I was always a big fan of Chuck Jones, and Bugs Bunny, Wile E. Coyote and Roadrunner. Before we made The Wrong Trousers (1993), I was at a festival – Annecy Film Festival, actually – and I was so overloaded with different arthouse films, some fantastic ones, but I wasn’t feeling inspired one day and there was another cinema just showing Chuck Jones films, endlessly. That really inspired me, just the invention that they had all the time – all those Tom and Jerry chases around the house, using household objects. That’s when it struck me: what if you did this, but in plasticine? What if plasticine and clay and stopframe stepped out of that usually quite safe area and became more stretchy and cartoony, and fast and furious?
How do you defy gravity in stop-motion, for chase scenes or the football match in Early Man for example?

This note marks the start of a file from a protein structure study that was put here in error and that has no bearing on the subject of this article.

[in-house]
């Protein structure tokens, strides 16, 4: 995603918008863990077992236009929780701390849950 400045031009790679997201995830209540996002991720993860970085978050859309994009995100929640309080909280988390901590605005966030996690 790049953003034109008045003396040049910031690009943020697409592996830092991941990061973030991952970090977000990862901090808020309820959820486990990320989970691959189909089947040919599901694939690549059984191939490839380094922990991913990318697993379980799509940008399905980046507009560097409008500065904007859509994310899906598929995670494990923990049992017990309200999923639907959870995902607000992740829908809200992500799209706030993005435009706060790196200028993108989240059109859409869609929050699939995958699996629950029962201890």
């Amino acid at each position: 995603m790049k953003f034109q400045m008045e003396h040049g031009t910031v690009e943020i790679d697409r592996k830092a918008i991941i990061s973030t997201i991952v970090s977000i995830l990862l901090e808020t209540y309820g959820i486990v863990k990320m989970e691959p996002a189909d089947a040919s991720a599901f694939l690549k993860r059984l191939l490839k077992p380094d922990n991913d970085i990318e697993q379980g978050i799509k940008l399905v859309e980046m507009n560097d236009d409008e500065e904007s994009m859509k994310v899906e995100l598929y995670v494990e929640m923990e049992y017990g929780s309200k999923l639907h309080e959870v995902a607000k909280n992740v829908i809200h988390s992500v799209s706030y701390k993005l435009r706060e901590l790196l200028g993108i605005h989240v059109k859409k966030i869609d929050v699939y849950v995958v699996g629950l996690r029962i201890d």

When we shot on film we used to have to get a fishing line or a wire, though it was often in danger of reflecting the light. We’d get a magic marker and go along the wire to make it disappear. It was always a risk that you might be able to spot it, and it took ages to position it in the air. A wire would break and a character would swing all over the place, and it’d take ages to find the position again.
Nowadays, we have a massive great rig behind the character, and it doesn’t matter if you can see it because you can paint it out afterwards. That’s the beauty of digital. That now happens on nearly every shot we do – it’s quicker for the animator, say if a character is running along leaping, you just have the rig there all the time and don’t worry about gravity. The character is held on a sort of ball and socket jointed crane.